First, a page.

The Tentera Udara Diraja Malaysia (TUDM or Royal Malaysian Air Force) has announced a 35-year road map, outlining a leaner order of battle and plans for future acquisition of new platforms up to 2055. Known as the Capability 55 or Cap55 programme, the key highlight is the reduction of aircraft types in the TUDM.
Currently the TUDM operates five combat aircraft types across six squadrons: the Su-30MKM, F/A-18D Hornet, MiG-29N, Hawk 108/208 and the MB339CM. The MiG-29N has been grounded since around 2016 and the Su-30MKM leet is facing airworthiness issues following a lack of funding for maintenance and depot level checks.
Cap55 calls for a TUDM fighter leet equipped with two squadrons of a future multi-role combat aircraft and three squadrons of light combat aircraft/lead-in fighter trainer.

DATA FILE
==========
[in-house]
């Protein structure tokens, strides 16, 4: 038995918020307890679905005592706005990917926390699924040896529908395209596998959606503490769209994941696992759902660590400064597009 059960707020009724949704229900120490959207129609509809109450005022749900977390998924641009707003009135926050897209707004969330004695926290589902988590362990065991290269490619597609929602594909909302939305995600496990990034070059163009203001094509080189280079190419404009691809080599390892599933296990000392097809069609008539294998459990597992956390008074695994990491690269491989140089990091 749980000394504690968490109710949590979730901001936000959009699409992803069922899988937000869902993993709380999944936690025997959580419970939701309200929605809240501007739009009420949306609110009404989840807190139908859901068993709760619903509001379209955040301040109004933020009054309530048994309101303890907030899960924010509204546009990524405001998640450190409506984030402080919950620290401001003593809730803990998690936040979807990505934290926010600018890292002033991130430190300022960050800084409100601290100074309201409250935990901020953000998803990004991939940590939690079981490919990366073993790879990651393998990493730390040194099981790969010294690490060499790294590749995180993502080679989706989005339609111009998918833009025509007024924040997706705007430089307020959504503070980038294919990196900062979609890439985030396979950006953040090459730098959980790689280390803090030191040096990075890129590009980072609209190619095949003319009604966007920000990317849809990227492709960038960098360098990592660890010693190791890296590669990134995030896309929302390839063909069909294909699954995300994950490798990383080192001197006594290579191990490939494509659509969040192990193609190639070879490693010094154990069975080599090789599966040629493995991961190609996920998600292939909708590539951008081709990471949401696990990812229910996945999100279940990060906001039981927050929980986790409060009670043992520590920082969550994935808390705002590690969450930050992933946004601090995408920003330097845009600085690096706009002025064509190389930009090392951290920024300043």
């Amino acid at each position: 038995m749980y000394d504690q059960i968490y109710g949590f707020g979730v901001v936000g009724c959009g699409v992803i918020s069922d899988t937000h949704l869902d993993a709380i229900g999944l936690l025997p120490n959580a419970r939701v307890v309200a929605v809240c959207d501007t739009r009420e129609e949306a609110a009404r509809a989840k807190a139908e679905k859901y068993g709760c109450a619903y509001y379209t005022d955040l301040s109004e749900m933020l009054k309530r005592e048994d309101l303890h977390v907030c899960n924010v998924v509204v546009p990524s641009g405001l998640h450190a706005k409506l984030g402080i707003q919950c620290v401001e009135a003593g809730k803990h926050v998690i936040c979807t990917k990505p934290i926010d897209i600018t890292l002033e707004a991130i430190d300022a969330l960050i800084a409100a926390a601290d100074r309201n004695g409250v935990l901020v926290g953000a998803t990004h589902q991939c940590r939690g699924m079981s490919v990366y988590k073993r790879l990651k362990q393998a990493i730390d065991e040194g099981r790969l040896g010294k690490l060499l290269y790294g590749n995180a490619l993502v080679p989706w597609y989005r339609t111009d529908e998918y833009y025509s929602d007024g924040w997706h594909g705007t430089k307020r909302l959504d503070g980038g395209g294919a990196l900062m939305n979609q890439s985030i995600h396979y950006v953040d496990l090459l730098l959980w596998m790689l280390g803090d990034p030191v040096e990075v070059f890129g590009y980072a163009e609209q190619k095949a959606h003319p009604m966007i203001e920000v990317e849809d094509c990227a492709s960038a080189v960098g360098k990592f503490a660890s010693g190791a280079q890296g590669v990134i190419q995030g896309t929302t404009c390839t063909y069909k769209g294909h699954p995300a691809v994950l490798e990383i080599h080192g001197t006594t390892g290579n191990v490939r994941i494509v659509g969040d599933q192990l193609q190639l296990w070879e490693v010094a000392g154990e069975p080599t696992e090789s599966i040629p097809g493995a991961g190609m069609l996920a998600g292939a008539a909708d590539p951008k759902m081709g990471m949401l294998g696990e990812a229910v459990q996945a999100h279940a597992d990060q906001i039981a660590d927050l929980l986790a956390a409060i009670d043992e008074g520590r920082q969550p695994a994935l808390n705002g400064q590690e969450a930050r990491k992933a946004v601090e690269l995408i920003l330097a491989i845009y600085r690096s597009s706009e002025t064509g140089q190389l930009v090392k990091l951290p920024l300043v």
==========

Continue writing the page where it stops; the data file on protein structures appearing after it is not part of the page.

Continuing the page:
Cap55 will see four transport aircraft types and missions being separated into to a single squadron of strategic airlift or multi-role tanker and transport, and two squadrons of tactical transport aircraft. The roles are currently fulilled by the A400M, C-130 and CASA CN235. More recently, the A400M was certiied with underwing-mounted hose and drogue refuelling pods, enabling tanking capabilities and strategic airlift, a function used during the ferry of F/A-18D Hornets to Australia for Exercise Pitch Black 2018.
The TUDM will also streamline its two current helicopter types into one type for SAR and combat SAR. Other planned acquisitions include a squadron of airborne early warning and control aircraft, a squadron of unmanned combat aerial vehicle or medium altitude long endurance UAVs, and a squadron of maritime patrol aircraft. None of these capabilities currently exists with the TUDM, except for a small leet of Beechcraft King Air B200Ts used for maritime patrol and surveillance duties.
The Royal Malaysian Air Force hopes the transformation can better optimise assets and spares, and move from a platform-centric to a network-centric force. By doing so, the TUDM hopes it can better focus on operational roles and tasks, and improve mission outcomes. Chen Chuanren